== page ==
Renowned Geneticist Leads Program to Benefit TS Researchers Worldwide
The bad news: Tourette Syndrome (TS) is a misunderstood and often misdiagnosed condition—and in children it is often the cause of years of academic and social struggles.
The worse news is that the disorder is much more widespread than people realize—affecting as many as one in 200 children or 26,000 kids in New Jersey alone! The good news: Some substantial research developments to better understand TS and to help those with TS are taking place right here in our state.
The New Jersey Center for Tourette Syndrome (NJCTS), working in conjunction with the Tourette Syndrome Association of New Jersey, Inc. (TSANJ), has announced the formation of the a new Tourette Syndrome Cell and DNA Sharing Program.
Dr. Jay Tischfield, Chair of the Rutgers Department of Genetics and Director of National Institute of Mental Health Center for Collaborative Genetics Research on Mental Disorders, and Scientific Director of the Rutgers Cell and DNA Repository, will be leading the collection and storage of clinical data, cell lines and DNA samples from people with TS and their families. These samples will be shared worldwide with qualified researchers whose goal is the identification of inherited factors that may lead to developing TS and its associated conditions.
This program is especially significant and exciting, as a major breakthrough has recently occurred in TS research. Dr. Mathew State, a Yale University researcher, has identified a specific gene defect in a small percentage people with TS. “This opens the avenue for more exacting research into TS causes and cures,” claims Dr. State. “TS research was far behind prior to the identification of the gene. And now, thanks to the creation of this sharing program, we’ll be able to move ahead much more quickly.”
The identification of specific genes has lead to breakthroughs in many other areas of medicine including autism and alcoholism.
Some New Jersey families have expressed an interest in participating in the study by providing DNA samples. The program adheres to a policy of strict confidentiality for all participants.
“The sharing of TS DNA is sorely needed. One of the problems faced by the Tourette Syndrome research community has been the failure to establish a direct and effective mechanism for distributing clinical data and biological samples to the broadest possible base of researchers,” says Dr. Tischfield. “This situation has produced genetics studies that often contain sub-optimal numbers of participants.”
Dr. Tischfield is the recipient of active US National Institutes’ of Health awards in excess of $70 million to further collaborative genetics studies. He is also Director of the Human Genetics Institute of New Jersey and Co-Director of the NIAAA (alcoholism) and NIDA (drug abuse) Centers for Genetic Studies.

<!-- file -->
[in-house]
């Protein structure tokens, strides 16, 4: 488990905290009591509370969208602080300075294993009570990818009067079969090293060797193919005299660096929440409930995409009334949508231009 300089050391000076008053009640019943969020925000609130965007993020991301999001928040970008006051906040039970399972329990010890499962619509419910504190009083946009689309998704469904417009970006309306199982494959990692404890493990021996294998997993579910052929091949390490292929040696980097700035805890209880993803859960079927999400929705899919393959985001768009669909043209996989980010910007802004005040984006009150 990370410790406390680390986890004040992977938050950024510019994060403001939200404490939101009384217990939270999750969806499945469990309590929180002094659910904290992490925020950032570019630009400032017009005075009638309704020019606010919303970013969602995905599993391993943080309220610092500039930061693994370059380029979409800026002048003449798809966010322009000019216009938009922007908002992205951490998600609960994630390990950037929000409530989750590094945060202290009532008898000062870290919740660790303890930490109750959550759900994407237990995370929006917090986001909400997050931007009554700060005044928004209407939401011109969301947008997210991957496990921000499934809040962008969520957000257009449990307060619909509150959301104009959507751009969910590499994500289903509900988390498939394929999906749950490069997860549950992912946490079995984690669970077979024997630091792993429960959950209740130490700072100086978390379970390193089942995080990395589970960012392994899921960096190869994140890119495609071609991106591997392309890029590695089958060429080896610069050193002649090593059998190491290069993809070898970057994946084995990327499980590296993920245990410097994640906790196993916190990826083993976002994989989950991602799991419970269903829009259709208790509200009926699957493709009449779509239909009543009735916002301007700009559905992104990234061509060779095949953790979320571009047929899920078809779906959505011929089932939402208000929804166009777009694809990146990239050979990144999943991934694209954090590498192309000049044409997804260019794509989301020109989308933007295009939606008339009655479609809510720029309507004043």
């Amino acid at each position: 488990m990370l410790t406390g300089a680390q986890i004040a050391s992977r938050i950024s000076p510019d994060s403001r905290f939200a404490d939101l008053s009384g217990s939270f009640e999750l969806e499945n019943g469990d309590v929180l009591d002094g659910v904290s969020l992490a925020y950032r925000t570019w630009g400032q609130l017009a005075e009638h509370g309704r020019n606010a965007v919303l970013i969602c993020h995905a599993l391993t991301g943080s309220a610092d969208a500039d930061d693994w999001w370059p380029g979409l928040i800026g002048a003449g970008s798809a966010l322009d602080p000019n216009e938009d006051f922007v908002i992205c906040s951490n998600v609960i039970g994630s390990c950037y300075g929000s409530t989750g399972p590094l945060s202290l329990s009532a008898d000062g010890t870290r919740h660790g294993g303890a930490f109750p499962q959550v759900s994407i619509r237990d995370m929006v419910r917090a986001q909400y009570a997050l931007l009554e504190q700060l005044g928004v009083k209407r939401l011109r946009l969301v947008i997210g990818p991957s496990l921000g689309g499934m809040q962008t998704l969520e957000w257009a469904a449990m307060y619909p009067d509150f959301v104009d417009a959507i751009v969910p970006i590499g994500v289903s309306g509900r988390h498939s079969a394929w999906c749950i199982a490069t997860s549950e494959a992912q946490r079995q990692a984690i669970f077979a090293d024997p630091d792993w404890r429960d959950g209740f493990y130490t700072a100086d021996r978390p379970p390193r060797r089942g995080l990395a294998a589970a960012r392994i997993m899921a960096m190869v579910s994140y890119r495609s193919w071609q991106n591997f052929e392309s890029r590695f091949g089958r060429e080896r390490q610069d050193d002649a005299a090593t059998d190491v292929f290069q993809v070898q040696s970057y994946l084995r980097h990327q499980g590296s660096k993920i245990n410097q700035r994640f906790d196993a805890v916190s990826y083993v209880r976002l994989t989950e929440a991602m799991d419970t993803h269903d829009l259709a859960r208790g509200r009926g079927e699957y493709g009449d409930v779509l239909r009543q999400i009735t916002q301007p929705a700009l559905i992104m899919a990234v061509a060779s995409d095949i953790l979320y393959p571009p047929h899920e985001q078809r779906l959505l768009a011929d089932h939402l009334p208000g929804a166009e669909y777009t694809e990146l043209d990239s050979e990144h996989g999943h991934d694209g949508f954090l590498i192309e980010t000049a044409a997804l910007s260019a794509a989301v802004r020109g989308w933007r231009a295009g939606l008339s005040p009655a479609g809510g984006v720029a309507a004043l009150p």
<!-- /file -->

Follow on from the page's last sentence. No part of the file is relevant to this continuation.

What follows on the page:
The Rutgers University Cell and DNA Repository is the largest university-based cell and DNA repository in the world, collecting over 100,000 subject samples to distribute to researchers worldwide. This model program has been successful in furthering research in autism, schizophrenia, bipolar disorder, depression, alcoholism and opiate addition.
“Ultimately, we hope the utility and value of this approach might become evident to the larger community of TS advocates, clinicians and researchers,” observes Faith Rice, Director of TSANJ. “Sharing TS DNA could become an internationally supported program serving the needs of existing researchers and attracting new researchers to TS.”
The establishment of this TS DNA repository within New Jersey as part of the NJ Center for Tourette Syndrome would have beneficial effects beyond TS families. It would allow New Jersey researchers to contribute to and access this resource–propelling New Jersey into a position of national prominence in TS research. Key elements of the pharmaceutical industry within New Jersey are also interested in this research in order to develop new medicines for TS, thus increasing industry commitment to New Jersey.
“The TS DNA sharing would grow the knowledge-based economy of the state while improving the health and economic welfare if its citizens,” adds Dr. Tischfield. “These are exciting times. With the recent identification of a TS gene defect plus the first TS DNA bank, experts worldwide are poised for huge advances in the field of TS research–advances never before imaginable.”
Founded in 1994, TSANJ is a non-profit organization whose mission is to support the needs of New Jersey families and individuals with Tourette Syndrome. For more information about TSANJ, call the hotline at 732-972-4459, visit their web site at www.tsanj.org, or call Faith Rice, Director, at (908) 575-7350.